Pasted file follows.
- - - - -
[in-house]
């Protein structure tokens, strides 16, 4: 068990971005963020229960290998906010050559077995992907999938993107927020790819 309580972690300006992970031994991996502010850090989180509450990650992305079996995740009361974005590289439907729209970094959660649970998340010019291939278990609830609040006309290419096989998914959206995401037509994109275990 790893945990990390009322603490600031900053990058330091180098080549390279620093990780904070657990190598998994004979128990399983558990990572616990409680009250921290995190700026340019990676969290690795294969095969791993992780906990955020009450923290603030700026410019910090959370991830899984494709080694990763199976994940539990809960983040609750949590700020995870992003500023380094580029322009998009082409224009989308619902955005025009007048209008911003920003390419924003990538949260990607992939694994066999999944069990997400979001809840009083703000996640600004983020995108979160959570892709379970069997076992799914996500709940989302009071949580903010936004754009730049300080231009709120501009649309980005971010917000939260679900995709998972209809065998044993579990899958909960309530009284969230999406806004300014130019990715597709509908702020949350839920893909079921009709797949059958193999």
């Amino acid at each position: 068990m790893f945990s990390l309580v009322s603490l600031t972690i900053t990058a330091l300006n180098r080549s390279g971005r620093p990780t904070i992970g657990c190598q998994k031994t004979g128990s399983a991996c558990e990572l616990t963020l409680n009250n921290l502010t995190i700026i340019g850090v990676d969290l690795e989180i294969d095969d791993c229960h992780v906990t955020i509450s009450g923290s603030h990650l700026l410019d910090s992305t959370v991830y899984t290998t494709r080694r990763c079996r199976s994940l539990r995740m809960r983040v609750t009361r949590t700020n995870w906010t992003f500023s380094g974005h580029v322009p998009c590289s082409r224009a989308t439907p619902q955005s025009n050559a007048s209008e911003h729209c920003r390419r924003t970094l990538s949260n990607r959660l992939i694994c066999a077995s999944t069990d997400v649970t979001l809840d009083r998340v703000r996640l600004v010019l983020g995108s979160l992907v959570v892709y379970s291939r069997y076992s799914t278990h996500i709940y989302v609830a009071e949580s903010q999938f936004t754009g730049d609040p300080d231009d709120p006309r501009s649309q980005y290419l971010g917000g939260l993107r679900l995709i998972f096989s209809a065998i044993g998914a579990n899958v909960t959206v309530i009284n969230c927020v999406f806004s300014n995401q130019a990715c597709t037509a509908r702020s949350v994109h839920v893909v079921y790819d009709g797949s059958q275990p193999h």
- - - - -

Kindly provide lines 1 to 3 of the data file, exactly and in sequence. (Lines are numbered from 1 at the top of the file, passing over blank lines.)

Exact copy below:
[in-house]
């Protein structure tokens, strides 16, 4: 068990971005963020229960290998906010050559077995992907999938993107927020790819 309580972690300006992970031994991996502010850090989180509450990650992305079996995740009361974005590289439907729209970094959660649970998340010019291939278990609830609040006309290419096989998914959206995401037509994109275990 790893945990990390009322603490600031900053990058330091180098080549390279620093990780904070657990190598998994004979128990399983558990990572616990409680009250921290995190700026340019990676969290690795294969095969791993992780906990955020009450923290603030700026410019910090959370991830899984494709080694990763199976994940539990809960983040609750949590700020995870992003500023380094580029322009998009082409224009989308619902955005025009007048209008911003920003390419924003990538949260990607992939694994066999999944069990997400979001809840009083703000996640600004983020995108979160959570892709379970069997076992799914996500709940989302009071949580903010936004754009730049300080231009709120501009649309980005971010917000939260679900995709998972209809065998044993579990899958909960309530009284969230999406806004300014130019990715597709509908702020949350839920893909079921009709797949059958193999």
């Amino acid at each position: 068990m790893f945990s990390l309580v009322s603490l600031t972690i900053t990058a330091l300006n180098r080549s390279g971005r620093p990780t904070i992970g657990c190598q998994k031994t004979g128990s399983a991996c558990e990572l616990t963020l409680n009250n921290l502010t995190i700026i340019g850090v990676d969290l690795e989180i294969d095969d791993c229960h992780v906990t955020i509450s009450g923290s603030h990650l700026l410019d910090s992305t959370v991830y899984t290998t494709r080694r990763c079996r199976s994940l539990r995740m809960r983040v609750t009361r949590t700020n995870w906010t992003f500023s380094g974005h580029v322009p998009c590289s082409r224009a989308t439907p619902q955005s025009n050559a007048s209008e911003h729209c920003r390419r924003t970094l990538s949260n990607r959660l992939i694994c066999a077995s999944t069990d997400v649970t979001l809840d009083r998340v703000r996640l600004v010019l983020g995108s979160l992907v959570v892709y379970s291939r069997y076992s799914t278990h996500i709940y989302v609830a009071e949580s903010q999938f936004t754009g730049d609040p300080d231009d709120p006309r501009s649309q980005y290419l971010g917000g939260l993107r679900l995709i998972f096989s209809a065998i044993g998914a579990n899958v909960t959206v309530i009284n969230c927020v999406f806004s300014n995401q130019a990715c597709t037509a509908r702020s949350v994109h839920v893909v079921y790819d009709g797949s059958q275990p193999h």